Why a new physics theory could rewrite the textbooks
Scientists are closer to changing everything we know about one of the basic building blocks of the universe, according to an international group of physics experts involving the University of Adelaide.
If the theory is correct, it would force years of experiments to be reinterpreted, and would see the textbooks on nuclear physics rewritten.
In a paper published online in the prestigious journal Physical Review Letters, a team of three physicists from the United States, Japan and Australia have predicted that the structure of protons could be proven to change inside the nucleus of an atom under certain conditions.
"Atoms contain protons and electrons, but they also have their own internal structure comprised of quarks and gluons – these are what we consider to be the basic building blocks of matter," says co-author Professor Anthony Thomas, Australian Research Council Laureate Fellow and Elder Professor of Physics at the University of Adelaide.
"For many scientists, the idea that the internal structure of protons might change under certain circumstances can seem absurd, even sacrilegious. To others like myself, evidence of this internal change is highly sought after and would help to explain some inconsistencies in theoretical physics."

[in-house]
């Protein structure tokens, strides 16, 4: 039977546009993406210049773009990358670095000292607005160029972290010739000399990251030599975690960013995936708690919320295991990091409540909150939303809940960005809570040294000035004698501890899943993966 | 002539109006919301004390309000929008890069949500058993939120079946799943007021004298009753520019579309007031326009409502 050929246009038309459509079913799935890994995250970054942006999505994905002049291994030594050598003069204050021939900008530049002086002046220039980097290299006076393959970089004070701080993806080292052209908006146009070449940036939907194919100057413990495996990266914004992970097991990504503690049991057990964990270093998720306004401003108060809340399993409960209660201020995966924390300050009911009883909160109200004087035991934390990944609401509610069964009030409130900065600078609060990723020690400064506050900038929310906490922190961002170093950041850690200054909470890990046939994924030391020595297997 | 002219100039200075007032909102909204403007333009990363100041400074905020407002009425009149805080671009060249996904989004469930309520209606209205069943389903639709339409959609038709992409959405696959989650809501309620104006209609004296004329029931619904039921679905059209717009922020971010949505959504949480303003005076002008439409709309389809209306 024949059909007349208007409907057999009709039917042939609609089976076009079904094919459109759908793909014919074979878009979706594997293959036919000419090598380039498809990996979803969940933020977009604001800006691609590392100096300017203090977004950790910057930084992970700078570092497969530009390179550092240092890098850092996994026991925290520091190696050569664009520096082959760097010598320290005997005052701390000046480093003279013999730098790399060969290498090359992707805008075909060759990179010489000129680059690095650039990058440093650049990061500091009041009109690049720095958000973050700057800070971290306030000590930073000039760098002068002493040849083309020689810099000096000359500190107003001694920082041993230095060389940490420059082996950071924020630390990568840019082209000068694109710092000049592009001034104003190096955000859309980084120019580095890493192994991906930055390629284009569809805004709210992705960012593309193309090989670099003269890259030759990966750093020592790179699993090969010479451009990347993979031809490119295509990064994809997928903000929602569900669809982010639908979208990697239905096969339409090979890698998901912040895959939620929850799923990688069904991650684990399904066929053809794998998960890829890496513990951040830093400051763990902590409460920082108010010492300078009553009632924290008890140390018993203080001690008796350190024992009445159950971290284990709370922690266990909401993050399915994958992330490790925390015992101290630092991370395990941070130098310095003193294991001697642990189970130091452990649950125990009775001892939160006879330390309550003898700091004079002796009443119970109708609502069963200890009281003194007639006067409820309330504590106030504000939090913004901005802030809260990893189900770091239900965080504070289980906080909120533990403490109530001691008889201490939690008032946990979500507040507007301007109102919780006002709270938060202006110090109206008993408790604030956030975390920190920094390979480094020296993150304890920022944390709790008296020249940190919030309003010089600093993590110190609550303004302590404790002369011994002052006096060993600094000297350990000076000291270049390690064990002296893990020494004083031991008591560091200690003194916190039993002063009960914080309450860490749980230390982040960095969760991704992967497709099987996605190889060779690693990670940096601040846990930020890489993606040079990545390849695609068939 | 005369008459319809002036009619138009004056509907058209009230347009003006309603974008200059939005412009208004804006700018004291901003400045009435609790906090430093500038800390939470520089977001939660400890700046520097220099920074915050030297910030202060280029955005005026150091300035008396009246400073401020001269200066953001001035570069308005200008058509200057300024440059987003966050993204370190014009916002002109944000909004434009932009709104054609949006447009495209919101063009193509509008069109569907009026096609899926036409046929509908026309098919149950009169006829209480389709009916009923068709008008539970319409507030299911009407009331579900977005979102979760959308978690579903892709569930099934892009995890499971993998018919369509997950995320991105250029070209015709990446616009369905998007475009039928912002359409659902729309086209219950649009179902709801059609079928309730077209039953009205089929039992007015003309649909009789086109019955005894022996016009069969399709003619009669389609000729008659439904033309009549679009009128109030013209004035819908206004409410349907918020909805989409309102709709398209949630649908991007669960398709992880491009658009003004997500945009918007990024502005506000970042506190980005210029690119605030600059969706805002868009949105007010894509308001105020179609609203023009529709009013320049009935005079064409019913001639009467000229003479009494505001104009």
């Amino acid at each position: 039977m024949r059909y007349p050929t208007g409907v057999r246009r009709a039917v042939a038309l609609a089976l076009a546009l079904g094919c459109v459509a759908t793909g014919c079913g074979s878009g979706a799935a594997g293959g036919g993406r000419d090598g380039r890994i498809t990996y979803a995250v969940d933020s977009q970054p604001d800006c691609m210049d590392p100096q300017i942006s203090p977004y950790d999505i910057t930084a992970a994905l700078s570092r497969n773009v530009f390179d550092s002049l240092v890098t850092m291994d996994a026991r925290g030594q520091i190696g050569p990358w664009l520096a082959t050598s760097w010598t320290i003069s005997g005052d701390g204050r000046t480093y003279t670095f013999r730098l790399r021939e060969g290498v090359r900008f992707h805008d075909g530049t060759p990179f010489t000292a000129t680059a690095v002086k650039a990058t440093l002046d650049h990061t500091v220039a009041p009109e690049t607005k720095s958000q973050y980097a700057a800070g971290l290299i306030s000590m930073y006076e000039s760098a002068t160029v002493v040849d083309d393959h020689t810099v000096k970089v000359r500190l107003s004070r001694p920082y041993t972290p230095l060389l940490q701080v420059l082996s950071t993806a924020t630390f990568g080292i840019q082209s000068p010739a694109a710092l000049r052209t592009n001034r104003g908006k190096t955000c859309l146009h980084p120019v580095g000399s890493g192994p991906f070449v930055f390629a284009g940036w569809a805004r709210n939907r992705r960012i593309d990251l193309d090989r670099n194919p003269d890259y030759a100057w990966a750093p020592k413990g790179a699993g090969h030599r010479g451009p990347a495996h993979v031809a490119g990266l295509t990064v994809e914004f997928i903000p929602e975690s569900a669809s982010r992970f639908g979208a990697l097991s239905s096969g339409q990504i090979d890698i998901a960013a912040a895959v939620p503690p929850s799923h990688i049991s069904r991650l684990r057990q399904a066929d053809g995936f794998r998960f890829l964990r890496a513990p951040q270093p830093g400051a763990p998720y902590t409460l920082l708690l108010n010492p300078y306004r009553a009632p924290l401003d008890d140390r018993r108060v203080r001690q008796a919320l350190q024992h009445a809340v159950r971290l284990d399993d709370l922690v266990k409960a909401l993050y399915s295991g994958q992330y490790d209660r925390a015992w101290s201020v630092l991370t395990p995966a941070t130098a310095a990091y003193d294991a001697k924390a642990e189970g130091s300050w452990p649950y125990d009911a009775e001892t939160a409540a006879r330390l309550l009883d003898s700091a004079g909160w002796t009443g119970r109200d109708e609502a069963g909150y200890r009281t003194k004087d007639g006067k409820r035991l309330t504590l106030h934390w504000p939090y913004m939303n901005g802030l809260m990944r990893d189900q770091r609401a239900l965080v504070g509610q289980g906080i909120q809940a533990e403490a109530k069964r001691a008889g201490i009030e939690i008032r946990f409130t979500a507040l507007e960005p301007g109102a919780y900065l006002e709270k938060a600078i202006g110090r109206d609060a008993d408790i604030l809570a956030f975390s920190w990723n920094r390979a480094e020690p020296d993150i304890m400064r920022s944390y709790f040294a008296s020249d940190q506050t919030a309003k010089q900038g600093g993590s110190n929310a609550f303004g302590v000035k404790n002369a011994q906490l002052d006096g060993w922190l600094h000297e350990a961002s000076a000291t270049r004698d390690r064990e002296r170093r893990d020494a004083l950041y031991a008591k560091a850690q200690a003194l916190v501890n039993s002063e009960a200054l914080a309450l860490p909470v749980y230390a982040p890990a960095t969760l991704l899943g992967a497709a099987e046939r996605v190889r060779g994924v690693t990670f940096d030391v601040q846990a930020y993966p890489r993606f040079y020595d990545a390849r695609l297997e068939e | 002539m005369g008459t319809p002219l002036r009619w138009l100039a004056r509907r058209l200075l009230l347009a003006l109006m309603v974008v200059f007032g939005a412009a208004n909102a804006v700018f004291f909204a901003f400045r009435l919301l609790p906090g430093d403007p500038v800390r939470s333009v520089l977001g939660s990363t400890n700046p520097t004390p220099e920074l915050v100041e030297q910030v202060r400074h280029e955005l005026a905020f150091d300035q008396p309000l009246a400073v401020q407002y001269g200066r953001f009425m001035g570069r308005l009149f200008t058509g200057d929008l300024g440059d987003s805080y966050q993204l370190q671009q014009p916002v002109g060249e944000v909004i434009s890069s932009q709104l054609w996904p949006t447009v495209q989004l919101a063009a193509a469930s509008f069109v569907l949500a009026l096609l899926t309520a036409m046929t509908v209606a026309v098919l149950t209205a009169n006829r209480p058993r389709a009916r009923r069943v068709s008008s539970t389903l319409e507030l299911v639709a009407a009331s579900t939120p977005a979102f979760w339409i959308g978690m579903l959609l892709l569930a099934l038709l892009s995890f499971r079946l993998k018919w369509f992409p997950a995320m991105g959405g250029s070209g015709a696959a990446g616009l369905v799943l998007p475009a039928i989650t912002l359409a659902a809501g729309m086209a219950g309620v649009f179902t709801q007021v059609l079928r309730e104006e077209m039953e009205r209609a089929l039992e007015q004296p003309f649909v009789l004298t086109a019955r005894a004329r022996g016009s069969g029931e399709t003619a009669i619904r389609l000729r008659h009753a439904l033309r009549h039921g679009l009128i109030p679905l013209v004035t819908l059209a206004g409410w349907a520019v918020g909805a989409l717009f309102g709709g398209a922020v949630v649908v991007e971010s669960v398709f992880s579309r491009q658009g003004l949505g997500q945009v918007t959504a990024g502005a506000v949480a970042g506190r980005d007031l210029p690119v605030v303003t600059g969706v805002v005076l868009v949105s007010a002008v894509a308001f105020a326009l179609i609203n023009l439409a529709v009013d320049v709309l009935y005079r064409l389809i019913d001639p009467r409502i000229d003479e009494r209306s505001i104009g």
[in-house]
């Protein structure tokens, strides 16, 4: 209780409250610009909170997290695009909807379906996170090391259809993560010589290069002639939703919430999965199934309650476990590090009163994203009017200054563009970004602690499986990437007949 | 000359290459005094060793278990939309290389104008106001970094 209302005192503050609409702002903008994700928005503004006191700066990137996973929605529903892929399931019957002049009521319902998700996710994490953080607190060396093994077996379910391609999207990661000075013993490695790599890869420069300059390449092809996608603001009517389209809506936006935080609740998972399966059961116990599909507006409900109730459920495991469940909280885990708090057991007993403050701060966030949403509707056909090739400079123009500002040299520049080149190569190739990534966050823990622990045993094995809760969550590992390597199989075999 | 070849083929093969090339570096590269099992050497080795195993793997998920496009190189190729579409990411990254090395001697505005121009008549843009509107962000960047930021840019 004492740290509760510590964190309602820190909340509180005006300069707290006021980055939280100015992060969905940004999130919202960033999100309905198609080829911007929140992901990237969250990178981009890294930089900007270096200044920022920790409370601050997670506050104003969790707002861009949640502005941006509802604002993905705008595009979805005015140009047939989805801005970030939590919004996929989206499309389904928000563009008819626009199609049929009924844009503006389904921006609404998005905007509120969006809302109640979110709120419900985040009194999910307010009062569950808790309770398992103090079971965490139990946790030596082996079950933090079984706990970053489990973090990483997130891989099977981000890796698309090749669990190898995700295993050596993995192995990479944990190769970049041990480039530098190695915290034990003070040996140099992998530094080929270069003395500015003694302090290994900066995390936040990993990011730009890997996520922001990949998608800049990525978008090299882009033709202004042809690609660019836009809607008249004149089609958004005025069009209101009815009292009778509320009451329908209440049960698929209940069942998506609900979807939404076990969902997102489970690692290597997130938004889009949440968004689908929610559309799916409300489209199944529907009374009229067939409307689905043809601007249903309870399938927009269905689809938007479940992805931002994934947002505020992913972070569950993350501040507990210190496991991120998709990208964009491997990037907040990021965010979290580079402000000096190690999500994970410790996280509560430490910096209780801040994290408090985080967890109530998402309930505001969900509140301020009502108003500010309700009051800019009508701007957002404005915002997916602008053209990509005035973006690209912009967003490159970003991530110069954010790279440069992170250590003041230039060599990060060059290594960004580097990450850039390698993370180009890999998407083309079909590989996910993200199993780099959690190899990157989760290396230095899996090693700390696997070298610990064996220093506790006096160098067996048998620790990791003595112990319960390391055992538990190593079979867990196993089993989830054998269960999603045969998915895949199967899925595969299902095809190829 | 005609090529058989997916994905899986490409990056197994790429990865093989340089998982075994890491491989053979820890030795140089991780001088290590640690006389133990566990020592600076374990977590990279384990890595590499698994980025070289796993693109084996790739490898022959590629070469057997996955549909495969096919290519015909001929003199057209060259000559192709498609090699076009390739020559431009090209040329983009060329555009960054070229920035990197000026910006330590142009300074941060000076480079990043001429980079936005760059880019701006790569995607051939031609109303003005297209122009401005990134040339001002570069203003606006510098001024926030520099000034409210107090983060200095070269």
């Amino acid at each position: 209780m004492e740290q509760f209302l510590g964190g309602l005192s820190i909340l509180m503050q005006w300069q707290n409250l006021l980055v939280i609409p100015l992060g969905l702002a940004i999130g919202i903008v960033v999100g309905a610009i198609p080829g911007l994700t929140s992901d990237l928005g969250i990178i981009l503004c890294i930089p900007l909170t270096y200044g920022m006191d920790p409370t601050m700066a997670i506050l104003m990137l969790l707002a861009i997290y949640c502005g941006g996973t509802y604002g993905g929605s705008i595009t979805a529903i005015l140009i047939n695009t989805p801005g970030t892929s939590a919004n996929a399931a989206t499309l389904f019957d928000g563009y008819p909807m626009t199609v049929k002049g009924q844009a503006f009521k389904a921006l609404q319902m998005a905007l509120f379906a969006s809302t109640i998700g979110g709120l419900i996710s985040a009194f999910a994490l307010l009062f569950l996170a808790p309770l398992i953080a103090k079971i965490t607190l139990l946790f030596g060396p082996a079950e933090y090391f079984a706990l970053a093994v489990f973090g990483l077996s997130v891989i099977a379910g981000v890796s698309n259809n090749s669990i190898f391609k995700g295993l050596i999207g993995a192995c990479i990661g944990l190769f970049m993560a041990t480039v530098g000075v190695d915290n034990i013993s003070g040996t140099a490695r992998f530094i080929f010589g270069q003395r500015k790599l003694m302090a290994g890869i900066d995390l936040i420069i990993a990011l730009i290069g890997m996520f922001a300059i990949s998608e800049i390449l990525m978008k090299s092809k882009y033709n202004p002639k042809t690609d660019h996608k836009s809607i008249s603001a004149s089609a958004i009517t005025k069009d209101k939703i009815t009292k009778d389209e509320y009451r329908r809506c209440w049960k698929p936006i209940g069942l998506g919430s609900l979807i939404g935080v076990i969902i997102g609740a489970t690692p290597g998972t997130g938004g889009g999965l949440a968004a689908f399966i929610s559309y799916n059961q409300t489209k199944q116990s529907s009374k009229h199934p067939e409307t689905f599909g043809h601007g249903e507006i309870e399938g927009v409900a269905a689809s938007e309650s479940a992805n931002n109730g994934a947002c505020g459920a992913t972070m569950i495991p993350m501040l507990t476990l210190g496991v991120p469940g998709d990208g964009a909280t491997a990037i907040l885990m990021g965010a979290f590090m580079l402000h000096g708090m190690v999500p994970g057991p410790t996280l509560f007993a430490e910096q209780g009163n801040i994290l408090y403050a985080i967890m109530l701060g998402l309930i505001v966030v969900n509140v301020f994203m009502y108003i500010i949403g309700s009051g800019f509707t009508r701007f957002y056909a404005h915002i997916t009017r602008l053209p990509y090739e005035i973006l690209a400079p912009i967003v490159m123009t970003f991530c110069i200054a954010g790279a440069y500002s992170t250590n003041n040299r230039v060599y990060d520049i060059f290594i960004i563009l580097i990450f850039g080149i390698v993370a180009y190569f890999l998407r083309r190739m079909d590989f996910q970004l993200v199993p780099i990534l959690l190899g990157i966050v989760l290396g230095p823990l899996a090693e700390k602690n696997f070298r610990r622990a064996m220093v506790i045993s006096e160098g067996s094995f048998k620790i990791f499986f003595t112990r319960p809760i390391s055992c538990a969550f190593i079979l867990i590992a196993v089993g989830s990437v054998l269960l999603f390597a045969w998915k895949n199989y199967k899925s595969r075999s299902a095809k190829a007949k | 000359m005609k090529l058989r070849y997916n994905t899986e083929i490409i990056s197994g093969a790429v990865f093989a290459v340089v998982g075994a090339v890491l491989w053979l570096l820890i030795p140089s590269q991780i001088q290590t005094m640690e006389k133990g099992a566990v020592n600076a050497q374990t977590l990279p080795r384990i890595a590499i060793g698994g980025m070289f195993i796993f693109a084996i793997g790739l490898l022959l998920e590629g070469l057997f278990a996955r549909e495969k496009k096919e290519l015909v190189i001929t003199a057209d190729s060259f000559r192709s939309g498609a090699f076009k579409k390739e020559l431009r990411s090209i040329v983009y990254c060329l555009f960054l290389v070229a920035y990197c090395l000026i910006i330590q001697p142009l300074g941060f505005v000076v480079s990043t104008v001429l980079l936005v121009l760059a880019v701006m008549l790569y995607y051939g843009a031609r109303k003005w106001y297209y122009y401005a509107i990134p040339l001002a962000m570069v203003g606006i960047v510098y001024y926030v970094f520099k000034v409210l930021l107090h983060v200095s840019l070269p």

While this theorised change in the internal structure of protons has not yet been discovered, it is currently being put to the test at the Thomas Jefferson National Accelerator facility in the US, in experiments designed by this research team.
"By firing a beam of electrons at an atomic nucleus you can measure the difference in energy of the outgoing electrons, representing the changed state. We are making some fairly strong predictions about what the outcomes of those tests will show, and we're hopeful of a definitive measurement," Professor Thomas says.
"While the principle of the experiment itself is relatively simple, making the measurements reliable and accurate is extremely demanding, requiring a state-of-the-art machine like that at Jefferson Lab, and skilled experimenters.
"The ramifications for the scientific world are significant. This is about as high stakes as it gets in science. It could represent a new paradigm for nuclear physics."